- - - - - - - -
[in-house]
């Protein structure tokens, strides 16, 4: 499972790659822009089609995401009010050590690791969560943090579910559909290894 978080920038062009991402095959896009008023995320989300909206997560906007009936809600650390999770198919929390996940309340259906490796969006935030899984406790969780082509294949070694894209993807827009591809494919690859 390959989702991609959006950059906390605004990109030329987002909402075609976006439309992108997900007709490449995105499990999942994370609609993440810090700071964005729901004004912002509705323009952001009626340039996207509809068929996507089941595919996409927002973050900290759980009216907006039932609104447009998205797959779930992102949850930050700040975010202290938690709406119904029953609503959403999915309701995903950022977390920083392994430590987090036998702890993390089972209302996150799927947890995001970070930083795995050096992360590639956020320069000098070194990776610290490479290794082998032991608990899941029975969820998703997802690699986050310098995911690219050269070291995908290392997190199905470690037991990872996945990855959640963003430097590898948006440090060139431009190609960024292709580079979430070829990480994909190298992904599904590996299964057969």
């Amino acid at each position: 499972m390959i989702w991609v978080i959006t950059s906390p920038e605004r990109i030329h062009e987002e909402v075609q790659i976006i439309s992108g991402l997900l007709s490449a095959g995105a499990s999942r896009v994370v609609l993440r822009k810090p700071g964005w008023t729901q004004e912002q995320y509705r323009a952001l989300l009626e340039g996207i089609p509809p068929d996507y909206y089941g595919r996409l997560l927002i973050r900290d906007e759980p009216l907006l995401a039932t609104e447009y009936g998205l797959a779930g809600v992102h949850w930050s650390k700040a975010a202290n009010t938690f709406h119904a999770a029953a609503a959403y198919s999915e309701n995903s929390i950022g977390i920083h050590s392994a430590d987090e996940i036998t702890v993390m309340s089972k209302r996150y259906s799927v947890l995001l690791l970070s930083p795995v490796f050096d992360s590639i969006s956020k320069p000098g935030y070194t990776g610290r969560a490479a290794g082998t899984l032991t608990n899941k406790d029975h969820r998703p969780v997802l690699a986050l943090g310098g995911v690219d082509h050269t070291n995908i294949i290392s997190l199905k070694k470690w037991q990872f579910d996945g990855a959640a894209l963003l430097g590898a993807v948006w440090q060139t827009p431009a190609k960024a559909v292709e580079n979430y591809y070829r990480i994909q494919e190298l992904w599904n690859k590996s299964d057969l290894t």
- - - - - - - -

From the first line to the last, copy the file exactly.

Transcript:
[in-house]
């Protein structure tokens, strides 16, 4: 499972790659822009089609995401009010050590690791969560943090579910559909290894 978080920038062009991402095959896009008023995320989300909206997560906007009936809600650390999770198919929390996940309340259906490796969006935030899984406790969780082509294949070694894209993807827009591809494919690859 390959989702991609959006950059906390605004990109030329987002909402075609976006439309992108997900007709490449995105499990999942994370609609993440810090700071964005729901004004912002509705323009952001009626340039996207509809068929996507089941595919996409927002973050900290759980009216907006039932609104447009998205797959779930992102949850930050700040975010202290938690709406119904029953609503959403999915309701995903950022977390920083392994430590987090036998702890993390089972209302996150799927947890995001970070930083795995050096992360590639956020320069000098070194990776610290490479290794082998032991608990899941029975969820998703997802690699986050310098995911690219050269070291995908290392997190199905470690037991990872996945990855959640963003430097590898948006440090060139431009190609960024292709580079979430070829990480994909190298992904599904590996299964057969």
């Amino acid at each position: 499972m390959i989702w991609v978080i959006t950059s906390p920038e605004r990109i030329h062009e987002e909402v075609q790659i976006i439309s992108g991402l997900l007709s490449a095959g995105a499990s999942r896009v994370v609609l993440r822009k810090p700071g964005w008023t729901q004004e912002q995320y509705r323009a952001l989300l009626e340039g996207i089609p509809p068929d996507y909206y089941g595919r996409l997560l927002i973050r900290d906007e759980p009216l907006l995401a039932t609104e447009y009936g998205l797959a779930g809600v992102h949850w930050s650390k700040a975010a202290n009010t938690f709406h119904a999770a029953a609503a959403y198919s999915e309701n995903s929390i950022g977390i920083h050590s392994a430590d987090e996940i036998t702890v993390m309340s089972k209302r996150y259906s799927v947890l995001l690791l970070s930083p795995v490796f050096d992360s590639i969006s956020k320069p000098g935030y070194t990776g610290r969560a490479a290794g082998t899984l032991t608990n899941k406790d029975h969820r998703p969780v997802l690699a986050l943090g310098g995911v690219d082509h050269t070291n995908i294949i290392s997190l199905k070694k470690w037991q990872f579910d996945g990855a959640a894209l963003l430097g590898a993807v948006w440090q060139t827009p431009a190609k960024a559909v292709e580079n979430y591809y070829r990480i994909q494919e190298l992904w599904n690859k590996s299964d057969l290894t």